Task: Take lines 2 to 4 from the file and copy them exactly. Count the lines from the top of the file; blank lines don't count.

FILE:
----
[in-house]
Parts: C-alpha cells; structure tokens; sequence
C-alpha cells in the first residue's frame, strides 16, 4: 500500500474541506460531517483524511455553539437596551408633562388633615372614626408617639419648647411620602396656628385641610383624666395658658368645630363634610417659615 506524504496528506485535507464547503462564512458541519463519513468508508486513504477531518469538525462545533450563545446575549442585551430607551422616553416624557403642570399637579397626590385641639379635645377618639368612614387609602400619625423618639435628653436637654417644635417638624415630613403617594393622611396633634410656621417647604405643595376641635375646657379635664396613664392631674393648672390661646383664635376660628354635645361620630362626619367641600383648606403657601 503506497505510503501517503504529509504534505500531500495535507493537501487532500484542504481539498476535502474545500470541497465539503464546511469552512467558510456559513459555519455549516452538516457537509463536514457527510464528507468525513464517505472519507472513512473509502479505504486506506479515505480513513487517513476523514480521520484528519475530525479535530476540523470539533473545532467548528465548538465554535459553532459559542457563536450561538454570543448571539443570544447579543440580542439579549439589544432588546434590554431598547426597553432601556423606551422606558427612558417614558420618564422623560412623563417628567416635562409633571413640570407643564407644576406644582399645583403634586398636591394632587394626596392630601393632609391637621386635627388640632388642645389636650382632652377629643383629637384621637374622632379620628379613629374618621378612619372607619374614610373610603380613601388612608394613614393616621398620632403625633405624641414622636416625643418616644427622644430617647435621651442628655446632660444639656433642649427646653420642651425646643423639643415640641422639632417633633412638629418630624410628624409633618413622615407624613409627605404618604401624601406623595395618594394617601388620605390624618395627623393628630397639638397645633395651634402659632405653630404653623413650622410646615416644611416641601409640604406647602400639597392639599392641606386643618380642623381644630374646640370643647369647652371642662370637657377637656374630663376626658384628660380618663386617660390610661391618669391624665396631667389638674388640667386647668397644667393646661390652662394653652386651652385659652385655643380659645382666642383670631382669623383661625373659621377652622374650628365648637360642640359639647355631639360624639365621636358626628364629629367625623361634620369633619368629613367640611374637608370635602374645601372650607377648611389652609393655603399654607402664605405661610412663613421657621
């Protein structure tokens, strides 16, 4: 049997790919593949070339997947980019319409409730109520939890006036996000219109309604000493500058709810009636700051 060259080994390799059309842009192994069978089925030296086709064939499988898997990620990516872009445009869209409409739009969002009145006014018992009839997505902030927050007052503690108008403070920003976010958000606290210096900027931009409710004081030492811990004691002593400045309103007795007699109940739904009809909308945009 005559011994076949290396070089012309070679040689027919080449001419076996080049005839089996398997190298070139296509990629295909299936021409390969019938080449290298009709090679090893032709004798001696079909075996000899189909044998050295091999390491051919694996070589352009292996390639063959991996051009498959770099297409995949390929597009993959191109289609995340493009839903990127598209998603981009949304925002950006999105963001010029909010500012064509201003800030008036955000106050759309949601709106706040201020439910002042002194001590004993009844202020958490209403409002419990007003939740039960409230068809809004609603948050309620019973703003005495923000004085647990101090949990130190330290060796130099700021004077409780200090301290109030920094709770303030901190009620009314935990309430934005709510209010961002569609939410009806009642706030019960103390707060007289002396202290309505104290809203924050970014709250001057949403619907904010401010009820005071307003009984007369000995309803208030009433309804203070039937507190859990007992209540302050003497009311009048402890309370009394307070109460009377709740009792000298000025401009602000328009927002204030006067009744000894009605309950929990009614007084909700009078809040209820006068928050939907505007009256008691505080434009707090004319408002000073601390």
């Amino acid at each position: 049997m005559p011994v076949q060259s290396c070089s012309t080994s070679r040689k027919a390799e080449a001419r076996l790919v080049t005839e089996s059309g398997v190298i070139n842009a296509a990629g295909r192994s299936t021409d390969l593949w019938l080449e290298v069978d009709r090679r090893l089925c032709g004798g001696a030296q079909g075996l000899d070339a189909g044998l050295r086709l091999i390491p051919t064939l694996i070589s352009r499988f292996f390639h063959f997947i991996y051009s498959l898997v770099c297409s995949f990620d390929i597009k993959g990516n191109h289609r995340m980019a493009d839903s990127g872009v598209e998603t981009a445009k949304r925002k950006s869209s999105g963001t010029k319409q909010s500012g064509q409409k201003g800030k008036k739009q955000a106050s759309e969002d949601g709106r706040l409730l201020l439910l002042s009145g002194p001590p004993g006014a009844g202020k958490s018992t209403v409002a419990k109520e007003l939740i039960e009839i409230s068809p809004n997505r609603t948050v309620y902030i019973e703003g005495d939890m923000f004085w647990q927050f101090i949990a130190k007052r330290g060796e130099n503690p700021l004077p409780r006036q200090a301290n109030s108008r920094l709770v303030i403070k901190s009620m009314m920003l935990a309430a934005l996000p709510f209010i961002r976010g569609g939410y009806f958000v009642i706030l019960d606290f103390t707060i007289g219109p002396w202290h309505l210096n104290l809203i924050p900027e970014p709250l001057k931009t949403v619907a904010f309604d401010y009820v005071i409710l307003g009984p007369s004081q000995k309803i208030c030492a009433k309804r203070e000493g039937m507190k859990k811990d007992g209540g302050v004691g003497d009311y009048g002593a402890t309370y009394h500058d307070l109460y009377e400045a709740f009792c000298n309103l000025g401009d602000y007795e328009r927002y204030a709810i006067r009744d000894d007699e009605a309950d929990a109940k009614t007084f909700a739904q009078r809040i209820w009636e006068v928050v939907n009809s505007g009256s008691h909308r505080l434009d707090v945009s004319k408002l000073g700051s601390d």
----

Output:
Parts: C-alpha cells; structure tokens; sequence
C-alpha cells in the first residue's frame, strides 16, 4: 500500500474541506460531517483524511455553539437596551408633562388633615372614626408617639419648647411620602396656628385641610383624666395658658368645630363634610417659615 506524504496528506485535507464547503462564512458541519463519513468508508486513504477531518469538525462545533450563545446575549442585551430607551422616553416624557403642570399637579397626590385641639379635645377618639368612614387609602400619625423618639435628653436637654417644635417638624415630613403617594393622611396633634410656621417647604405643595376641635375646657379635664396613664392631674393648672390661646383664635376660628354635645361620630362626619367641600383648606403657601 503506497505510503501517503504529509504534505500531500495535507493537501487532500484542504481539498476535502474545500470541497465539503464546511469552512467558510456559513459555519455549516452538516457537509463536514457527510464528507468525513464517505472519507472513512473509502479505504486506506479515505480513513487517513476523514480521520484528519475530525479535530476540523470539533473545532467548528465548538465554535459553532459559542457563536450561538454570543448571539443570544447579543440580542439579549439589544432588546434590554431598547426597553432601556423606551422606558427612558417614558420618564422623560412623563417628567416635562409633571413640570407643564407644576406644582399645583403634586398636591394632587394626596392630601393632609391637621386635627388640632388642645389636650382632652377629643383629637384621637374622632379620628379613629374618621378612619372607619374614610373610603380613601388612608394613614393616621398620632403625633405624641414622636416625643418616644427622644430617647435621651442628655446632660444639656433642649427646653420642651425646643423639643415640641422639632417633633412638629418630624410628624409633618413622615407624613409627605404618604401624601406623595395618594394617601388620605390624618395627623393628630397639638397645633395651634402659632405653630404653623413650622410646615416644611416641601409640604406647602400639597392639599392641606386643618380642623381644630374646640370643647369647652371642662370637657377637656374630663376626658384628660380618663386617660390610661391618669391624665396631667389638674388640667386647668397644667393646661390652662394653652386651652385659652385655643380659645382666642383670631382669623383661625373659621377652622374650628365648637360642640359639647355631639360624639365621636358626628364629629367625623361634620369633619368629613367640611374637608370635602374645601372650607377648611389652609393655603399654607402664605405661610412663613421657621
């Protein structure tokens, strides 16, 4: 049997790919593949070339997947980019319409409730109520939890006036996000219109309604000493500058709810009636700051 060259080994390799059309842009192994069978089925030296086709064939499988898997990620990516872009445009869209409409739009969002009145006014018992009839997505902030927050007052503690108008403070920003976010958000606290210096900027931009409710004081030492811990004691002593400045309103007795007699109940739904009809909308945009 005559011994076949290396070089012309070679040689027919080449001419076996080049005839089996398997190298070139296509990629295909299936021409390969019938080449290298009709090679090893032709004798001696079909075996000899189909044998050295091999390491051919694996070589352009292996390639063959991996051009498959770099297409995949390929597009993959191109289609995340493009839903990127598209998603981009949304925002950006999105963001010029909010500012064509201003800030008036955000106050759309949601709106706040201020439910002042002194001590004993009844202020958490209403409002419990007003939740039960409230068809809004609603948050309620019973703003005495923000004085647990101090949990130190330290060796130099700021004077409780200090301290109030920094709770303030901190009620009314935990309430934005709510209010961002569609939410009806009642706030019960103390707060007289002396202290309505104290809203924050970014709250001057949403619907904010401010009820005071307003009984007369000995309803208030009433309804203070039937507190859990007992209540302050003497009311009048402890309370009394307070109460009377709740009792000298000025401009602000328009927002204030006067009744000894009605309950929990009614007084909700009078809040209820006068928050939907505007009256008691505080434009707090004319408002000073601390």